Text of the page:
Getting started with Direct2D/Direct3D: The Secret of External Dependencies

You were sitting there thinking you were on top of the world, built some XNA stuff, maybe even read my blog or talked to me about the future of XNA.  I was optimistic.  And I may have been completely wrong.  XNA is now DirectXMath, and you have to consume it using C++.  Got that?  C++.  Now someone smart like Jerry Nixon will show you nifty stuff.  Me, I just show you my struggles.  This morning I was talking to a student about external dependencies and realized that many students likely have only used Java, C or C++ with Notepad or Notepad++ only.  VS 2012 is powerful, but sometimes with power comes confusion.  (For example ever try to travel in Europe without one of those plug sets?  See power and confusion.)

With Visual Studio 2012, if you are having to move from C# or VB, you might now have used VS with C++.  In C# you would set a reference and be done with it.  In C++ you have a different process.  First you set your general external dependencies in the pch.h header file.  So if you open a Blank XAML C++ project you will see under the external dependencies something like this, note that there are no DirectX dependencies (DDE really?):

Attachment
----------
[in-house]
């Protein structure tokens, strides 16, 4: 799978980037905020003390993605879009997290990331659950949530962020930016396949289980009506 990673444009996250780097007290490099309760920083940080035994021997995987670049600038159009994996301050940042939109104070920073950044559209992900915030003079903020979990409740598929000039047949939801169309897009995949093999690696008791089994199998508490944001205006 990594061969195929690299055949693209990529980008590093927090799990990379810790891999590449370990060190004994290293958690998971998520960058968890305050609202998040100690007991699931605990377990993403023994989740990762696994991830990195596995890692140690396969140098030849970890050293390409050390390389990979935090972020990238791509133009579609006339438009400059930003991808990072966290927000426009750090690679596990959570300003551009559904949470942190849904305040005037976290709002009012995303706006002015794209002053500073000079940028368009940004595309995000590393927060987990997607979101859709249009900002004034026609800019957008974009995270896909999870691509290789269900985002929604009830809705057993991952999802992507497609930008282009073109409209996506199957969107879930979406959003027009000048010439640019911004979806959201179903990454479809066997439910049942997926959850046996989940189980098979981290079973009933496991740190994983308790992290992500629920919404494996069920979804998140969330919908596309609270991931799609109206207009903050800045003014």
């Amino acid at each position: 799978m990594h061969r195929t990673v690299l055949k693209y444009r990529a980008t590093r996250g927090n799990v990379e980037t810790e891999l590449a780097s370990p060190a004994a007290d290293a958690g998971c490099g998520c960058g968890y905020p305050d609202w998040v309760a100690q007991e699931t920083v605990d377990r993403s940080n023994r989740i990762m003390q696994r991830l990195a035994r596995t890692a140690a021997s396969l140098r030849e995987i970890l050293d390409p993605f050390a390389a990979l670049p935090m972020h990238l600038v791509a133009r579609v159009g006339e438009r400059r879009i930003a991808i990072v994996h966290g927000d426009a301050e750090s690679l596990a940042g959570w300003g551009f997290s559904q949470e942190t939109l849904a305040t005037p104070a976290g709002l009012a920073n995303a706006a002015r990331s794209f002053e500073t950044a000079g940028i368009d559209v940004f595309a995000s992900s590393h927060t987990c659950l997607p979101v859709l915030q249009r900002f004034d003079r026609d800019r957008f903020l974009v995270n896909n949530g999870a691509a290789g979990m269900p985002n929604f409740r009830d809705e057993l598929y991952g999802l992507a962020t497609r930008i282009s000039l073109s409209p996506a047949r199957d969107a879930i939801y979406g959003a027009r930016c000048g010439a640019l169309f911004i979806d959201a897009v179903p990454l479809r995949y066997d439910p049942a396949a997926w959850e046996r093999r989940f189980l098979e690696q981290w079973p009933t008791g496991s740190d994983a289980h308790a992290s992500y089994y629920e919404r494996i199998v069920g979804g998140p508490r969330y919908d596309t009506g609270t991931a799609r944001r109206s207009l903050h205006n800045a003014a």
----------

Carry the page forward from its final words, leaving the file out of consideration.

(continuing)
Find PCH.H and the solution will look similar to the following:


Now add the following headers, (wrl/client.h isn’t part of the header files.  So you don’t have to include it:


#include <wrl/client.h>
#include <d3d11_1.h>
#include <d2d1_1.h>
#include <d2d1effects.h>
#include <dwrite_1.h>
#include <wincodec.h>

Now clean and build your app, you should see the following header files (actually you likely won’t need to clean and build your app, but just do it this time):



And there you go, External Dependencies added to your C++ project!  Nice.

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